Improving provider-initiated testing for HIV and other STI in the primary care setting in Amsterdam, the Netherlands: results from a multifaceted, educational intervention programme

Saskia Bogers, Maarten Schim van der Loeff, Anders Boyd, Nynke van Dijk, Suzanne Geerlings, Jan van Bergen

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Abstract

Background In the Netherlands, general practitioners (GPs) play a key role in HIV testing. However, the proportion of people diagnosed with late-stage HIV remains high, and opportunities for earlier diagnosis are being missed. We implemented an educational intervention to improve HIV and STI testing in primary care in Amsterdam, the Netherlands. Methods GPs were invited to participate in an educational program between 2015 and 2020, which included repeat sessions using audit and feedback and quality improvement plans. Data on HIV, chlamydia and gonorrhoea testing by GPs were collected from 2011 through 2020. The primary outcome was HIV testing frequency, which was compared between GPs before and after participation using Poisson regression. Secondary outcomes were chlamydia and gonorrhoea testing frequencies, and positive test proportions. Additional analyses stratified by patient sex and age were done. Findings GPs after participation performed 7% more HIV tests compared to GPs before participation (adjusted relative ratio [aRR] 1.07, 95%CI 1.04–1.09); there was no change in the proportion HIV positive tests (aRR 0.87, 95%CI 0.63–1.19). HIV testing increased most among patients who were female and ≤19 or 50–64 years old. After participation, HIV testing continued to increase (aRR 1.02 per quarter, 95%CI 1.01–1.02). Chlamydia testing by GPs after participation increased by 6% (aRR 1.06, 95%CI 1.05–1.08), while gonorrhoea testing decreased by 2% (aRR 0.98, 95%CI 0.97–0.99). We observed increases specifically in extragenital chlamydia and gonorrhoea testing. Conclusions The intervention was associated with a modest increase in HIV testing among GPs after participation, while the proportion positive HIV tests remained stable. Our results suggest that the intervention yielded a sustained effect.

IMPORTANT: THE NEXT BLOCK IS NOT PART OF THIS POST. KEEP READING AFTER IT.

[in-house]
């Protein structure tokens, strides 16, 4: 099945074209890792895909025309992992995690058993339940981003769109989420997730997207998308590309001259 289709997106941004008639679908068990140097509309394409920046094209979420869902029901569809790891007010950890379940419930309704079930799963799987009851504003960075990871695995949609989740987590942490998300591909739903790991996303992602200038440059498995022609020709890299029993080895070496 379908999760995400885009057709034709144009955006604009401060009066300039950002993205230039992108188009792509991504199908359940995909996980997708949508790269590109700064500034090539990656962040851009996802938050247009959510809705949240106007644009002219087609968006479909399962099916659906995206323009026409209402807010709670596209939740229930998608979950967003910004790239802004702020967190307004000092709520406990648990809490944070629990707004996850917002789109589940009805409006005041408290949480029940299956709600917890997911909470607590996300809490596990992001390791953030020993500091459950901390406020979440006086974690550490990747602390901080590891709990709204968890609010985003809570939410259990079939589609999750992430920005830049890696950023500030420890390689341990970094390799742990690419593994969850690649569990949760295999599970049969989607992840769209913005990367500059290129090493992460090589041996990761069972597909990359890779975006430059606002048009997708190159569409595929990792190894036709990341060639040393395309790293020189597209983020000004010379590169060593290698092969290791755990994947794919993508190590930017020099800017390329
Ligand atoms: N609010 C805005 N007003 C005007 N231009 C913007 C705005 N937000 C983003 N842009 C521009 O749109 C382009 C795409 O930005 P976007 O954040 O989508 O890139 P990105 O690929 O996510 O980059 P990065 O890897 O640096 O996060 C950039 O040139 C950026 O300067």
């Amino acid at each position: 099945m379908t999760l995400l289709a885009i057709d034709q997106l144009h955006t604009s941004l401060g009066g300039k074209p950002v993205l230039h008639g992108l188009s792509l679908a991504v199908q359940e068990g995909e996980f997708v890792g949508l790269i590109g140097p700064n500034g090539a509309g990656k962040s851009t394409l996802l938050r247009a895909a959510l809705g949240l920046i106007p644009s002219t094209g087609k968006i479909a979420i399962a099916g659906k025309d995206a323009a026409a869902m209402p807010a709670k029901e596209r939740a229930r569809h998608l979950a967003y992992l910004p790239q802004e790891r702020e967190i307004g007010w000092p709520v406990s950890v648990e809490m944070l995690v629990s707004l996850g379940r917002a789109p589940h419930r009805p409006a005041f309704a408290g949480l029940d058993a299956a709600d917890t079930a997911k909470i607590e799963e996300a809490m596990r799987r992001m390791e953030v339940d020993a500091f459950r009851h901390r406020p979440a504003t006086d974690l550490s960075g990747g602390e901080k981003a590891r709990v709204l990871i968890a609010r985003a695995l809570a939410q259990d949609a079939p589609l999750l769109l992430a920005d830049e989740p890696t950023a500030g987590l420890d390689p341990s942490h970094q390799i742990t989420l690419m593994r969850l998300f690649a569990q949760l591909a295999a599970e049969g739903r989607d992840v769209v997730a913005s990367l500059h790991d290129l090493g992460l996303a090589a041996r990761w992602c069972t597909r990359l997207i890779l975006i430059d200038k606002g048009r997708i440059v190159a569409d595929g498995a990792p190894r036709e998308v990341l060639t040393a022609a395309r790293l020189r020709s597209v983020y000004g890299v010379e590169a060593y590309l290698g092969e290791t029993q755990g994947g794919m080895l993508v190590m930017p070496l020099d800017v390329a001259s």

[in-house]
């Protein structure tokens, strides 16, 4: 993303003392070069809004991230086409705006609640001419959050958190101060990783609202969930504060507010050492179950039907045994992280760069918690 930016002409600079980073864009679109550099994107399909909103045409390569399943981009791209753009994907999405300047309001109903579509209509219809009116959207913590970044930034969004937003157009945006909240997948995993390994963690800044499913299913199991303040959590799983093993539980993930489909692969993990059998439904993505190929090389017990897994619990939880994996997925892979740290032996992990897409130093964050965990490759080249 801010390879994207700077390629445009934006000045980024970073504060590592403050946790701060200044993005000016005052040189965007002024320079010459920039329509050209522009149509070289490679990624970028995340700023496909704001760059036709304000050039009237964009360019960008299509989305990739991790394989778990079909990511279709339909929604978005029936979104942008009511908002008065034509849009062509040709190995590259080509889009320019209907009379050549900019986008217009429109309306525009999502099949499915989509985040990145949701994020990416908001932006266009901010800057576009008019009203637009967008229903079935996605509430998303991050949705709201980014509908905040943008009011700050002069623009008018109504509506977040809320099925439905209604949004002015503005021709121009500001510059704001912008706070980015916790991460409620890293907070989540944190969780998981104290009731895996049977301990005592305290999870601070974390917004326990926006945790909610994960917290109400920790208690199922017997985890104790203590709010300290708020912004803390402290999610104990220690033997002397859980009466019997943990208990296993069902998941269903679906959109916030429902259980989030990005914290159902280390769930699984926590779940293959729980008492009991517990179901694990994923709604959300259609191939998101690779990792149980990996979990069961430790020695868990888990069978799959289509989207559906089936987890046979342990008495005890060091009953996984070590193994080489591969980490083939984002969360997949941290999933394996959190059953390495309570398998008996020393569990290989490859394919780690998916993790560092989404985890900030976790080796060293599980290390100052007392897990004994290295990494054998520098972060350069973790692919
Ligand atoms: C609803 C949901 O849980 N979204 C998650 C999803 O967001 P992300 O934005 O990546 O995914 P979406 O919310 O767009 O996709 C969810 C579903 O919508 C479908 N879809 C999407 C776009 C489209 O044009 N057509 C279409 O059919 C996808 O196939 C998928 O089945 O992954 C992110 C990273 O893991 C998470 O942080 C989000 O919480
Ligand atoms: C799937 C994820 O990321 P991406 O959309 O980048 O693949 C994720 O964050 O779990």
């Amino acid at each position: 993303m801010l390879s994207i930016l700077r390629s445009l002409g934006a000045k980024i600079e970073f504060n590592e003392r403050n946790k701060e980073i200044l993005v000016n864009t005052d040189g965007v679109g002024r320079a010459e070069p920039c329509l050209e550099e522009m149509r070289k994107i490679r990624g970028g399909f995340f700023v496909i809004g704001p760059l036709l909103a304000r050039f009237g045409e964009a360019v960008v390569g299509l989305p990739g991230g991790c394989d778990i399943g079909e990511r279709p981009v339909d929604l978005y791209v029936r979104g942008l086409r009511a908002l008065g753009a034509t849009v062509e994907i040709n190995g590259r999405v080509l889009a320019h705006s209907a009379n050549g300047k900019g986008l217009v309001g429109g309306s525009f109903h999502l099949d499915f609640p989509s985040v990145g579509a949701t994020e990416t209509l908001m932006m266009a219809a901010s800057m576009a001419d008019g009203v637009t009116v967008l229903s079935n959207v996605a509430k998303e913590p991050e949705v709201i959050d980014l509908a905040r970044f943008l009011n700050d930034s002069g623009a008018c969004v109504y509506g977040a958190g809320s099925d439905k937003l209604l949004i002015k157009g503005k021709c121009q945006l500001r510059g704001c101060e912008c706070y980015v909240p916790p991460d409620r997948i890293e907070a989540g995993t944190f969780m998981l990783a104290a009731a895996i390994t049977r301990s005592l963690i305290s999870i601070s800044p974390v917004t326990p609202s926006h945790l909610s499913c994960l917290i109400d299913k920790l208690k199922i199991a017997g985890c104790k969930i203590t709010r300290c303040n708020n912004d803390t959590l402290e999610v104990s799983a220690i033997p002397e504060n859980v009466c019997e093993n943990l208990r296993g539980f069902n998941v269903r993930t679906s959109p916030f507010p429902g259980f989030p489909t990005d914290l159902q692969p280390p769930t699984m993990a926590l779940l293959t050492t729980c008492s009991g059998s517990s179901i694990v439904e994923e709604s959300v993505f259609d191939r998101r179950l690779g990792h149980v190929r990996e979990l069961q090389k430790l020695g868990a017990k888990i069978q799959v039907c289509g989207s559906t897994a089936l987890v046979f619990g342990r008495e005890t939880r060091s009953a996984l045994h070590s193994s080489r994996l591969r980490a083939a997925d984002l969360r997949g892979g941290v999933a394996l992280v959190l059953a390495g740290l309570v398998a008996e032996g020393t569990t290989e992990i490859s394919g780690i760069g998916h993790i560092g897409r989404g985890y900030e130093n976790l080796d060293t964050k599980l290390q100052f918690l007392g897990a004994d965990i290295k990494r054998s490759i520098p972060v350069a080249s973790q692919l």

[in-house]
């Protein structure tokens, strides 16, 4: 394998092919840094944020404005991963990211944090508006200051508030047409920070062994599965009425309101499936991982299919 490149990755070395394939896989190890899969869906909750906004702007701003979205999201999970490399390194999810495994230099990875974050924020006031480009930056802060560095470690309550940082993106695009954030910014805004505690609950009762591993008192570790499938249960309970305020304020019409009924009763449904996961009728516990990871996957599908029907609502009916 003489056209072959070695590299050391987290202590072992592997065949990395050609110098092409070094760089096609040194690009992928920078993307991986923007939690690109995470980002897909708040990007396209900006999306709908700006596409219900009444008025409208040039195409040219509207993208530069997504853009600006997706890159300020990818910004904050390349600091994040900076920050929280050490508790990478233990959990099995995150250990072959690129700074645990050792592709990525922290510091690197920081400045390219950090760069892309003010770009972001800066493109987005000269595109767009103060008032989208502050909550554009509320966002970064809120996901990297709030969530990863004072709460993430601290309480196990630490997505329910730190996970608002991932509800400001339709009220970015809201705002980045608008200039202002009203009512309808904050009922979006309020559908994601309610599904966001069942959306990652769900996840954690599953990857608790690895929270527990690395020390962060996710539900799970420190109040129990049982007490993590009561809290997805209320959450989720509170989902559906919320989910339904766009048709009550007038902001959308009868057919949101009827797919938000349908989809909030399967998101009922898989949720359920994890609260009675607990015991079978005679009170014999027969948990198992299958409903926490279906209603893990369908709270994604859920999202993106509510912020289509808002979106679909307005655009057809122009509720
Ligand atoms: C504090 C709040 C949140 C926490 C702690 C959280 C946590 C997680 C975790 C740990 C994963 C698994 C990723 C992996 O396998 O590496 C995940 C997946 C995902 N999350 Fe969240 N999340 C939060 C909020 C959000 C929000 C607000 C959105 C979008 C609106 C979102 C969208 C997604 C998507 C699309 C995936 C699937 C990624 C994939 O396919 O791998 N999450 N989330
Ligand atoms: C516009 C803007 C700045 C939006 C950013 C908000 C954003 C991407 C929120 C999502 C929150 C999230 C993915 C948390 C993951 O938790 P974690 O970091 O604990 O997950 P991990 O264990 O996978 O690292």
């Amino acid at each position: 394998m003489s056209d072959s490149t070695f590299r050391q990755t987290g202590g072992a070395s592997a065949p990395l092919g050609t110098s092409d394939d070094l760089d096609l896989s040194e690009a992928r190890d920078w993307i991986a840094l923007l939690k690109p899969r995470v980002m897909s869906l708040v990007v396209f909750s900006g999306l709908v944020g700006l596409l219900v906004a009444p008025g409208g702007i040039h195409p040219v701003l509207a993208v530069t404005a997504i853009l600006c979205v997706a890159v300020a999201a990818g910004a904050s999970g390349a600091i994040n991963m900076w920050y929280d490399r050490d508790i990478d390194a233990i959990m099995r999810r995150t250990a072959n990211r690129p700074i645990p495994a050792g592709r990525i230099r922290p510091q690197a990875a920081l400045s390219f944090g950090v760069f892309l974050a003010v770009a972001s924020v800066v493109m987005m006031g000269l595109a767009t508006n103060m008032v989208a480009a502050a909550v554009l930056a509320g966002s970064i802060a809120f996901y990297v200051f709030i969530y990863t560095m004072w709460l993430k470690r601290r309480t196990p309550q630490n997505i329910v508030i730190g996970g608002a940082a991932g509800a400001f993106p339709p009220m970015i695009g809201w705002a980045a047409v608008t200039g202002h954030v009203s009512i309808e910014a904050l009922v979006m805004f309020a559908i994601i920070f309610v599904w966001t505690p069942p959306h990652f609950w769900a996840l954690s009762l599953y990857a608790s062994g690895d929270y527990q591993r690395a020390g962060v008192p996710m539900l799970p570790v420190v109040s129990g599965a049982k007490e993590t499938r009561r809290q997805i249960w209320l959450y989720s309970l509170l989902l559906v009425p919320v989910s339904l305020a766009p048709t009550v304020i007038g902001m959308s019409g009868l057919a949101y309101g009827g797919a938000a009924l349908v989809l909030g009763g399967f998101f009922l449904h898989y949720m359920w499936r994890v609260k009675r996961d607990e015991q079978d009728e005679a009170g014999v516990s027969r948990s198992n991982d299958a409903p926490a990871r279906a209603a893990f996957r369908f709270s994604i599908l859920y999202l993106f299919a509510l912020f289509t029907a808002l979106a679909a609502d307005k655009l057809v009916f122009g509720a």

Original languageEnglish
Article numbere0282607
Number of pages17
JournalPLoS ONE
Volume18
Issue number3
DOIs
Publication statusPublished - 6 Mar 2023

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